Monday, September 15, 2008

Don't Use THE Force

Recently, New York

Governor David Paterson "made a bold statement" in support of the construction of Moynihan Station when he announced conditions related to the future of Moynihan Station at New York Building Congress forum. He emphasized the critical importance for the project to emphasize infrastructure improvements and to that end announced that the Port Authority of New York would be taking over the project.

Scare quotes mine; apparently, everything politicians say is bold.

"By any measure the 20th century was the New York Century. We entered it as a burgeoning metropolis and we left it as the greatest and most powerful city in the world. We can make the 21st century the New York Century as well, but only if we invest wisely in our infrastructure."

Paterson said the Federal government must put together a plan for the nation's infrastructure so we may reduce our dependency on fossil fuels and avoid catastrophic disasters like last year's bridge collapse in Minneapolis. He also decried the Federal government's "starving" of Amtrak and reduction of slots at the city's airports. The Governor said that we must bolster the rail options between Washington DC, Boston and other cities within 300 miles of New York City. Rail is the most fuel-efficient way to move people, and it is critical that we lighten the loads of our airlines and on our highways.

"If we are to realize our full potential for growth in the 21st century, then we must look to increase our rail capacity."

(Thanks to Dave for forwarding.)

I agree wholeheartedly that rail is the most efficient means of transportation and that the Tri-State Area's infrastructure needs investment badly for New York to remain competitive. But why should the state be doing it?

Originally, building railroads was principally funded by private investors. As for Amtrak, privatize the Northeast Corridor and ax the unprofitable rest.

But is that the end of the line? Far from it.

In the first place, passenger rail was destroyed by government subsidies for highways and airports. If all highways and airports are privatized, and distorting subsidies removed, establishing many more intercity passenger services between cities outside the Northeast Corridor will become profitable once more, thanks to the unrivaled economy of railroads.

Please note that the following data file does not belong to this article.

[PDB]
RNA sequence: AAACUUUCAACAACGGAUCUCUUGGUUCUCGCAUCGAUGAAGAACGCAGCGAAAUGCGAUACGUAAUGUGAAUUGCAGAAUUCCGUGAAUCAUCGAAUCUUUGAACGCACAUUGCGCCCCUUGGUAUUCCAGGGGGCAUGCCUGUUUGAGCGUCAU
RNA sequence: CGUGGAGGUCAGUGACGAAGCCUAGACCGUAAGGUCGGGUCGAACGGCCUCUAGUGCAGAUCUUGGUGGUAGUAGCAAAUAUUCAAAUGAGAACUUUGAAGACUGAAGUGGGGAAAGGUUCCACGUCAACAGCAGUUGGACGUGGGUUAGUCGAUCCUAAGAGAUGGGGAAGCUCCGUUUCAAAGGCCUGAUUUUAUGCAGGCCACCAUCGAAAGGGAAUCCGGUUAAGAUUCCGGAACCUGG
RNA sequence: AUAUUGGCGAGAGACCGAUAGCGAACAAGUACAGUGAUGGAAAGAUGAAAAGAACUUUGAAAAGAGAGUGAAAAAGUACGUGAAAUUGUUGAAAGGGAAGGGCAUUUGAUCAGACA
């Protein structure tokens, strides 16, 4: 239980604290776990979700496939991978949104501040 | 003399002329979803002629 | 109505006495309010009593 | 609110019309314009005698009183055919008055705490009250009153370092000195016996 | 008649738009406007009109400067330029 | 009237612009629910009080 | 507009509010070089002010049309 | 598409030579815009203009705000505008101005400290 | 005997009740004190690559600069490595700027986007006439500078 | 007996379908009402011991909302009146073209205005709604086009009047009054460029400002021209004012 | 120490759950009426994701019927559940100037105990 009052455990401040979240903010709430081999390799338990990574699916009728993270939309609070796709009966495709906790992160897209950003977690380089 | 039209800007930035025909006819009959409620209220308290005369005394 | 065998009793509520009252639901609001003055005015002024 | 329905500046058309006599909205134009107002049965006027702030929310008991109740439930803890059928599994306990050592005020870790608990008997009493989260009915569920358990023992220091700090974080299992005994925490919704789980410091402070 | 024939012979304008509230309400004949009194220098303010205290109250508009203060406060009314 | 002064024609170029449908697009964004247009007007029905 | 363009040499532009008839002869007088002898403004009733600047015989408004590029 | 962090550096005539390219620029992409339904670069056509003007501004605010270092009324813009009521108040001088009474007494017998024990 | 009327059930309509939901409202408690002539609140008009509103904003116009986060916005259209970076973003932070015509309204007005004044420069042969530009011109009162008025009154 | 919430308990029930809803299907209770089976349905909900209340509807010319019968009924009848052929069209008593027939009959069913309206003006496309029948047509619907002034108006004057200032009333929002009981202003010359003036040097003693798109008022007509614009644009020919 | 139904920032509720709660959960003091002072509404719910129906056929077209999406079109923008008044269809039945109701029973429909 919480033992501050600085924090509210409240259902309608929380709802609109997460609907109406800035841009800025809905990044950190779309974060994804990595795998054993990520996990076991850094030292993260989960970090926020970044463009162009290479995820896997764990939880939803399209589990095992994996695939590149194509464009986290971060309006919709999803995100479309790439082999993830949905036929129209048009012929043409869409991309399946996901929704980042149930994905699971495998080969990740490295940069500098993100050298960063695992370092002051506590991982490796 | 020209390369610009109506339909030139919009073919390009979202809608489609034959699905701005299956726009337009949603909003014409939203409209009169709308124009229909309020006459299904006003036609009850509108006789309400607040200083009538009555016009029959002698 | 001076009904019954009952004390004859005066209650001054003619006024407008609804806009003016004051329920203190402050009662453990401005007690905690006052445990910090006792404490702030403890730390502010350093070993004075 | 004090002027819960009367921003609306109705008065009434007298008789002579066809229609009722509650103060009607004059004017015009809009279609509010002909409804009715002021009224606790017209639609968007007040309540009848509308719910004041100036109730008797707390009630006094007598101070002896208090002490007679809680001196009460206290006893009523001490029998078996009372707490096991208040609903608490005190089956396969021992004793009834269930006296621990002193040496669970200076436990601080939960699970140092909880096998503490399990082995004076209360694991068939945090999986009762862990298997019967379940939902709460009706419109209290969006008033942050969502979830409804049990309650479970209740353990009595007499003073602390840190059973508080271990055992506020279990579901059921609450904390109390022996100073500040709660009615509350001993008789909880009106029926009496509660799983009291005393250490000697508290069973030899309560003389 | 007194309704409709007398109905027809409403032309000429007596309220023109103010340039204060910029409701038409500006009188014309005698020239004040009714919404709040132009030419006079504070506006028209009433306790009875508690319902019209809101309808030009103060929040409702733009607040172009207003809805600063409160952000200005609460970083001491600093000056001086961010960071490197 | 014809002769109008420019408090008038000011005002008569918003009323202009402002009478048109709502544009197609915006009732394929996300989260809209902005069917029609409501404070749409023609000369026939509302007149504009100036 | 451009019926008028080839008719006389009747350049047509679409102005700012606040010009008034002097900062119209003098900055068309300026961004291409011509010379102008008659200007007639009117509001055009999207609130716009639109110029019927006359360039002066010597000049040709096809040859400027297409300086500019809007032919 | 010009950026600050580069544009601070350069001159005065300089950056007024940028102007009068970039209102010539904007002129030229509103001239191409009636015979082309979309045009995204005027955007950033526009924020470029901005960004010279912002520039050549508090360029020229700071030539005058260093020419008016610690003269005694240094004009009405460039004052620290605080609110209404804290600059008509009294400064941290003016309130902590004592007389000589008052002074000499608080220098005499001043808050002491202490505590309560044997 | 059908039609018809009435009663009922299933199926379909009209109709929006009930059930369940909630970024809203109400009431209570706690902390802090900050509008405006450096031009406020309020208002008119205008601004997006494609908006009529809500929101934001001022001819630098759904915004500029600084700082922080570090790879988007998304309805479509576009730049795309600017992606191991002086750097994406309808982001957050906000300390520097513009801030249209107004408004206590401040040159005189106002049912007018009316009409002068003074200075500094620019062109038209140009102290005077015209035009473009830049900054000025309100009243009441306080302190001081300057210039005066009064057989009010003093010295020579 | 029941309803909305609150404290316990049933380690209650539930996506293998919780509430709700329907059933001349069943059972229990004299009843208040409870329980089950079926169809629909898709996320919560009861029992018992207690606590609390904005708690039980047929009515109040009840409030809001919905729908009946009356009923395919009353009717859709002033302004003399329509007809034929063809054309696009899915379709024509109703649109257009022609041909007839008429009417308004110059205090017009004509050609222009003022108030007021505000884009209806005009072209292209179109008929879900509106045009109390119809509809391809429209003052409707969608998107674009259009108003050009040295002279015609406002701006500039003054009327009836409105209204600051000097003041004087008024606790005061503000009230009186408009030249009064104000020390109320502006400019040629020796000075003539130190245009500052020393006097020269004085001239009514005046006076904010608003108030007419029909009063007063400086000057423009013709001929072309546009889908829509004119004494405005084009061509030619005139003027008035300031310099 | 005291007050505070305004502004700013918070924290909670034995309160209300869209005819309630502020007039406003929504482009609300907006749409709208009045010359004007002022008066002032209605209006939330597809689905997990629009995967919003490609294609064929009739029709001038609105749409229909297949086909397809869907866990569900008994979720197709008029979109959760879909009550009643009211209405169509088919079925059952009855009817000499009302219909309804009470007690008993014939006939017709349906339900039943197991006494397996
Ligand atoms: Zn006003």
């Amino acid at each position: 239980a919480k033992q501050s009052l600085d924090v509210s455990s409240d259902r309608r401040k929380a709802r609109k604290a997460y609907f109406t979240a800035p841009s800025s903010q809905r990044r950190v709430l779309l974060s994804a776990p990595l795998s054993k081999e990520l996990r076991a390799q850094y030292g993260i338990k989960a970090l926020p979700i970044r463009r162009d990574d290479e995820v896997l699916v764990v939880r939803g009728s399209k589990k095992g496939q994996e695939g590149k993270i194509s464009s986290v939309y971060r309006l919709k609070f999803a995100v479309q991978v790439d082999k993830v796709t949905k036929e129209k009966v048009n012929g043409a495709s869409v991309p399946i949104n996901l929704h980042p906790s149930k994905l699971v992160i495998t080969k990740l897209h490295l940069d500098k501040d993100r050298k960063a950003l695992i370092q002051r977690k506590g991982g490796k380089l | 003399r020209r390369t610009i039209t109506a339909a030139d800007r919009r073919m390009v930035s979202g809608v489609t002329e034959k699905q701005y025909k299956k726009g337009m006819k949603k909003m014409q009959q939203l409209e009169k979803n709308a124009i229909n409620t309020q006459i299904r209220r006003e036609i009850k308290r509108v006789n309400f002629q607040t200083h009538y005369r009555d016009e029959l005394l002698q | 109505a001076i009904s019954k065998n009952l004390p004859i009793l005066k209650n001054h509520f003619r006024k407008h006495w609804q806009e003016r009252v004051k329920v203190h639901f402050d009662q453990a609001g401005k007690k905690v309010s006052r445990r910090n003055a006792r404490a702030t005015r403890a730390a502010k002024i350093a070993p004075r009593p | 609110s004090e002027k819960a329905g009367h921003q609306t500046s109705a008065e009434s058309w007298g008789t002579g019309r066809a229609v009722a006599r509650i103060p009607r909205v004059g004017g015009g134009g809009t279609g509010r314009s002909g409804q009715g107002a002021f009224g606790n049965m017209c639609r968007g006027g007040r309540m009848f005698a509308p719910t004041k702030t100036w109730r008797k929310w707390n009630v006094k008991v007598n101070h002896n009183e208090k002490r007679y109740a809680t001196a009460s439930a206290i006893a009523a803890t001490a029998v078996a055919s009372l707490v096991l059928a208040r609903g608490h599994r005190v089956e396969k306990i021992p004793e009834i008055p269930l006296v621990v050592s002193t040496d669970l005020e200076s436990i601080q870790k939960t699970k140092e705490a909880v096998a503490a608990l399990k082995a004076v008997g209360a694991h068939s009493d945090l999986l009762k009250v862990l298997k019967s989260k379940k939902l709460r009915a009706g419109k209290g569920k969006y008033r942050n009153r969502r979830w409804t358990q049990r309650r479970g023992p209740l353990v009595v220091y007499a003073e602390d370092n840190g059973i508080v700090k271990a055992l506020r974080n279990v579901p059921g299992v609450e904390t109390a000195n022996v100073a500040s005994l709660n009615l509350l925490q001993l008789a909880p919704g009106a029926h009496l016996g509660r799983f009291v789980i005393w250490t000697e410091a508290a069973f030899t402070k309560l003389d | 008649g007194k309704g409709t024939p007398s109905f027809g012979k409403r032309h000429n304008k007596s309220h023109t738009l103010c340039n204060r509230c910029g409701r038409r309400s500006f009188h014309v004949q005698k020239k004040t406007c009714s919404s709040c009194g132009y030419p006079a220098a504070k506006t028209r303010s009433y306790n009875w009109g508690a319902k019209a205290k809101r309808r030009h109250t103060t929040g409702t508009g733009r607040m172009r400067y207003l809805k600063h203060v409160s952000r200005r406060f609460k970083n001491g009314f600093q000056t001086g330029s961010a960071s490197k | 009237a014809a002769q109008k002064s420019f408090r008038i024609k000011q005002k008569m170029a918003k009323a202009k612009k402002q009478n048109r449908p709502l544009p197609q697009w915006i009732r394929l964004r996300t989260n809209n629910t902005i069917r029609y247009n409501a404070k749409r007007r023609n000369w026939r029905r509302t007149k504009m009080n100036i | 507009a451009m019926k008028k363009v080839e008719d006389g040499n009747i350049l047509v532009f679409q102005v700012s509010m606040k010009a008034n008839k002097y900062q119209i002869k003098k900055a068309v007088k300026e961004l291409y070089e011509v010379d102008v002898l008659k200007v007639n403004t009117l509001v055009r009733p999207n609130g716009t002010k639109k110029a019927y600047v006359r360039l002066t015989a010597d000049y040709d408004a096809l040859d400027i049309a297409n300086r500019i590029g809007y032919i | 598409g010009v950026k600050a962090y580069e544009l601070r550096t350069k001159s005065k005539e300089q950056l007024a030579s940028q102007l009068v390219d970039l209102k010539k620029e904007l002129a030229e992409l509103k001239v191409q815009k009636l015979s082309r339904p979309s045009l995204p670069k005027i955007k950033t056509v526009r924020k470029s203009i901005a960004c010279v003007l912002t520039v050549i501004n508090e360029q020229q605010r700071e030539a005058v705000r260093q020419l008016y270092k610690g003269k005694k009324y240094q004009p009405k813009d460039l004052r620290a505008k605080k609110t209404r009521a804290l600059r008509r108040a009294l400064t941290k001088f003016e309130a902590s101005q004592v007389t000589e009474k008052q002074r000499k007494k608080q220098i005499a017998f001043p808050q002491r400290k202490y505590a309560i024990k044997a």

Railroads will dominate commuter markets and mid-haul intercity travel. Airliners will dominate long-haul travel, where a train would take days. Automobiles will dominate rural markets that cannot support railroads or airports.

Besides, making passengers pay the full price of their actions will result in less commuting and less traveling. Once people realize how much it costs to drag their asses from place to place, much more business will be done via the internet.

Now, socialists will say that the government has the duty to provide "socially desirable" services the market fails to provide because they're unprofitable. Never mind that even if 299,999,999 people deem a service "socially desirable," that doesn't make stealing from even only one man right.

But let's for the sake of the argument ignore the fact that taxes are theft. What "socially desirable" benefits do commuters get out of indiscriminately subsidized plane, train, and automobile mileage?

Families can afford to move out to suburbia, where their dollars buy more square footage. But what kind of square footage do they get? They trade an admittedly cramped apartment in a reinforced concrete high rise or a brownstone walkup in Manhattan or a similarly pricey downtown for, say, a wooden house in a brush-choked canyon or a single-story house on a floodplain in hurricane alley.

They may want their kids to attend suburban schools perceived as better than inner-city schools. (In my experience, there's no such thing as a better government school. If you have to have children, home schooling is the only option.) They may hope to be safer from crime in the middle of nowhere, and be glad to pay the price of cultural anemia.

Of course, people who really want to pave over a swamp or move their families into a wildfire or a hurricane should by all means be free to do so, but they should not be subsidized with tax money. Why should suburban sprawl be subsidized with money taken from taxpayers by force?

Privatize all means of transportation, and if the Trans-Hudson Express (THE) Tunnel project is profitable, let the free market fund it. Incidentally, fewer people moving out to suburbia would not only increase demand for apartments in Manhattan, but also bolster New York City's tax base, which for so long had been suffering from white flight to suburbia (assuming you believe in taxation).

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